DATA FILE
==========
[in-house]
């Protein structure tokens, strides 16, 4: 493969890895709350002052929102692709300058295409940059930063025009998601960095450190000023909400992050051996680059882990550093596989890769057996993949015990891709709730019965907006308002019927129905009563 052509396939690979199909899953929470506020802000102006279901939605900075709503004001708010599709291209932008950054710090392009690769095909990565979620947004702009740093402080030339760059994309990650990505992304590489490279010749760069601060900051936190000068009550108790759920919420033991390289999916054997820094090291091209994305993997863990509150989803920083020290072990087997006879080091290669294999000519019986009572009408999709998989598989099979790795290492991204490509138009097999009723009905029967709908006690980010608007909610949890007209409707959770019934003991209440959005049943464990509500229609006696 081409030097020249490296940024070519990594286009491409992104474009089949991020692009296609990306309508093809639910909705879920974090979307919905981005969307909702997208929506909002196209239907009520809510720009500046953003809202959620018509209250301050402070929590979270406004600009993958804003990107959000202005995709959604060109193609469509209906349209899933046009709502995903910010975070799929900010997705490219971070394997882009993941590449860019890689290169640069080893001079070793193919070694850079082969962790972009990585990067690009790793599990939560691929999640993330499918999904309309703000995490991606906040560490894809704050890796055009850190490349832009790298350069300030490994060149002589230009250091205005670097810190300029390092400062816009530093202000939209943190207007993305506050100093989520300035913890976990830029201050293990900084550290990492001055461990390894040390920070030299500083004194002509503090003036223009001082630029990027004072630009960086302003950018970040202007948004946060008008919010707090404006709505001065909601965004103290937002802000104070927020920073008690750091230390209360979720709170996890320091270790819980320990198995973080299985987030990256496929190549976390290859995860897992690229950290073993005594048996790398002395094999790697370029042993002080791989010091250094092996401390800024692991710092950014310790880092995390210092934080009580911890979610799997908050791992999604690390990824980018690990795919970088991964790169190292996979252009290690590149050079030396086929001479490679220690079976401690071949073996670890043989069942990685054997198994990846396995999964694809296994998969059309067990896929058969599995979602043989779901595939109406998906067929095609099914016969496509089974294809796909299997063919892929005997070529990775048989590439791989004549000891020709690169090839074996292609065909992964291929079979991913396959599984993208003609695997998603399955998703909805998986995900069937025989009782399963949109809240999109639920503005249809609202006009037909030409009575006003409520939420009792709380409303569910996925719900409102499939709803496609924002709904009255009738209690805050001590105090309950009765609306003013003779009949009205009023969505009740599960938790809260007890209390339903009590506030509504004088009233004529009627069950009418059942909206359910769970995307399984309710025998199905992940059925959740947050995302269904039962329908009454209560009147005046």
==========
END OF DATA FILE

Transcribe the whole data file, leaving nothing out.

[in-house]
């Protein structure tokens, strides 16, 4: 493969890895709350002052929102692709300058295409940059930063025009998601960095450190000023909400992050051996680059882990550093596989890769057996993949015990891709709730019965907006308002019927129905009563 052509396939690979199909899953929470506020802000102006279901939605900075709503004001708010599709291209932008950054710090392009690769095909990565979620947004702009740093402080030339760059994309990650990505992304590489490279010749760069601060900051936190000068009550108790759920919420033991390289999916054997820094090291091209994305993997863990509150989803920083020290072990087997006879080091290669294999000519019986009572009408999709998989598989099979790795290492991204490509138009097999009723009905029967709908006690980010608007909610949890007209409707959770019934003991209440959005049943464990509500229609006696 081409030097020249490296940024070519990594286009491409992104474009089949991020692009296609990306309508093809639910909705879920974090979307919905981005969307909702997208929506909002196209239907009520809510720009500046953003809202959620018509209250301050402070929590979270406004600009993958804003990107959000202005995709959604060109193609469509209906349209899933046009709502995903910010975070799929900010997705490219971070394997882009993941590449860019890689290169640069080893001079070793193919070694850079082969962790972009990585990067690009790793599990939560691929999640993330499918999904309309703000995490991606906040560490894809704050890796055009850190490349832009790298350069300030490994060149002589230009250091205005670097810190300029390092400062816009530093202000939209943190207007993305506050100093989520300035913890976990830029201050293990900084550290990492001055461990390894040390920070030299500083004194002509503090003036223009001082630029990027004072630009960086302003950018970040202007948004946060008008919010707090404006709505001065909601965004103290937002802000104070927020920073008690750091230390209360979720709170996890320091270790819980320990198995973080299985987030990256496929190549976390290859995860897992690229950290073993005594048996790398002395094999790697370029042993002080791989010091250094092996401390800024692991710092950014310790880092995390210092934080009580911890979610799997908050791992999604690390990824980018690990795919970088991964790169190292996979252009290690590149050079030396086929001479490679220690079976401690071949073996670890043989069942990685054997198994990846396995999964694809296994998969059309067990896929058969599995979602043989779901595939109406998906067929095609099914016969496509089974294809796909299997063919892929005997070529990775048989590439791989004549000891020709690169090839074996292609065909992964291929079979991913396959599984993208003609695997998603399955998703909805998986995900069937025989009782399963949109809240999109639920503005249809609202006009037909030409009575006003409520939420009792709380409303569910996925719900409102499939709803496609924002709904009255009738209690805050001590105090309950009765609306003013003779009949009205009023969505009740599960938790809260007890209390339903009590506030509504004088009233004529009627069950009418059942909206359910769970995307399984309710025998199905992940059925959740947050995302269904039962329908009454209560009147005046």